Millennials have one foot out the door
The Deloitte Millennial Survey 2016
Two-thirds of Millennials express a desire to leave their organization by 2020. Businesses must adjust how they nurture loyalty among Millennials or risk losing a large percentage of their workforces.
During the next year, if given the choice, one in four Millennials would quit his or her current employer to join a new organization or to do something different. That figure increases to 44 percent when the time frame is expanded to two years. By the end of 2020, two of every three respondents hope to have moved on, while only 16 percent of Millennials see themselves with their current employers a decade from now. This remarkable absence of loyalty represents a serious challenge to any business employing a large number of Millennials, especially those in markets—like the United States—where Millennials now represent the largest segment of the workforce.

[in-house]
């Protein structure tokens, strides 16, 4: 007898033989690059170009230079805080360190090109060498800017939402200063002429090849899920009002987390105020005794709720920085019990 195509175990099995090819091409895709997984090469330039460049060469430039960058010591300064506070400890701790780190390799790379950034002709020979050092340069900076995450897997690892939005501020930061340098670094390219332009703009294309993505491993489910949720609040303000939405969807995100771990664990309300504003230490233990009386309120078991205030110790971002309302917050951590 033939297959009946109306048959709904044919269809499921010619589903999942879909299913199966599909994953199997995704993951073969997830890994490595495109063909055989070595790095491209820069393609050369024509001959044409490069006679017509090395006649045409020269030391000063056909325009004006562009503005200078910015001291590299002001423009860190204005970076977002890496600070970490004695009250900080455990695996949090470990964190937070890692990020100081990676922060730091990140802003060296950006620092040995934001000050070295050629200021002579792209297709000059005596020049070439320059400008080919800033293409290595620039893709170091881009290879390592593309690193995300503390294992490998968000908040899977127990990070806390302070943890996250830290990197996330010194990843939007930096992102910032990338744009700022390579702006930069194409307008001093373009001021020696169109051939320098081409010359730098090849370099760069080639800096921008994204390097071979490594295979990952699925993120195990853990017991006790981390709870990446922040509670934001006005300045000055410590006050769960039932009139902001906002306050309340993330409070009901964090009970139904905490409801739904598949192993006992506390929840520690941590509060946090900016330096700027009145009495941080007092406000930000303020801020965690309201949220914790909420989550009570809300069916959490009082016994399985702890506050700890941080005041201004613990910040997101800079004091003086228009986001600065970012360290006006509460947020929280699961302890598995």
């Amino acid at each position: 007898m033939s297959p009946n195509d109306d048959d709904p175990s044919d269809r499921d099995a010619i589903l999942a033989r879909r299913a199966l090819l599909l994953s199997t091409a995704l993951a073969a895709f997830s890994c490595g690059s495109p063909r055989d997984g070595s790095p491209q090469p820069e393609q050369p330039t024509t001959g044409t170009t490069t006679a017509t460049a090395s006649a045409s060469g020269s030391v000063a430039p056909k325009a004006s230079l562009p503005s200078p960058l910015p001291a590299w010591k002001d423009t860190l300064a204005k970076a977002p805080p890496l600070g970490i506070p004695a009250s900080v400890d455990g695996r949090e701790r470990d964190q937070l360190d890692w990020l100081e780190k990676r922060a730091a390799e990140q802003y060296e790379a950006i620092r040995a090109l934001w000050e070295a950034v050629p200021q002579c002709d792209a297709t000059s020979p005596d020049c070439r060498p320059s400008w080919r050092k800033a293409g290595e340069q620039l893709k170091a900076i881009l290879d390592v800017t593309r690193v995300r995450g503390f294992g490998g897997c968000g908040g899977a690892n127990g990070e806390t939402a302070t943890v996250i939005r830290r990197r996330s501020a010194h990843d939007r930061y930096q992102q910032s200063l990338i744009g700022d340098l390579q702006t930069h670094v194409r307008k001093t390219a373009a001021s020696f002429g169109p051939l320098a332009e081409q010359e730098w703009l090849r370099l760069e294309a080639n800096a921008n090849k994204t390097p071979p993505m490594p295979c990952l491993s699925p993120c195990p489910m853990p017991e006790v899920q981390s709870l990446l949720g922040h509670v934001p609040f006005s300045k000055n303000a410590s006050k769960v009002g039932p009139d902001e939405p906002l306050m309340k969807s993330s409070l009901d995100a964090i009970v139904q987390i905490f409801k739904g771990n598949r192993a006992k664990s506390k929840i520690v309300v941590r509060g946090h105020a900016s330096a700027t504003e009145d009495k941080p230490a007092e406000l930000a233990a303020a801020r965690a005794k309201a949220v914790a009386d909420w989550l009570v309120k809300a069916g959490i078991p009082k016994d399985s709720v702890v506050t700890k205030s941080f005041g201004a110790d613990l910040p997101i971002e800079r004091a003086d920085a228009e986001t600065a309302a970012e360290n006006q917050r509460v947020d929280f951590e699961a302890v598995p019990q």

Two in three Millennials expect to leave by 2020
Percentage who expect to leave in the next. . .
In each of the 29 countries where Millennials were surveyed, a majority believe they will have left their organizations before 2020 has passed. The percentages range from the low 50s in Belgium (51 percent), Spain (52 percent), and Japan (52 percent) to more than three quarters in Peru (82 percent), South Africa (76 percent), and India (76 percent). In general, the intention to move on is greater in emerging (69 percent) rather than mature economies (61 percent). Regionally, Latin America (71 percent) has the highest figure and Western Europe (60 percent) the lowest. Meanwhile, within the regions, we see outliers that suggest this is not merely a function of the current economic climate. For instance, in the UK, 71 percent indicate an expectation of moving on.
Millennials in emerging markets are the least loyal to their current organization
Percentage who expect to leave in the next five years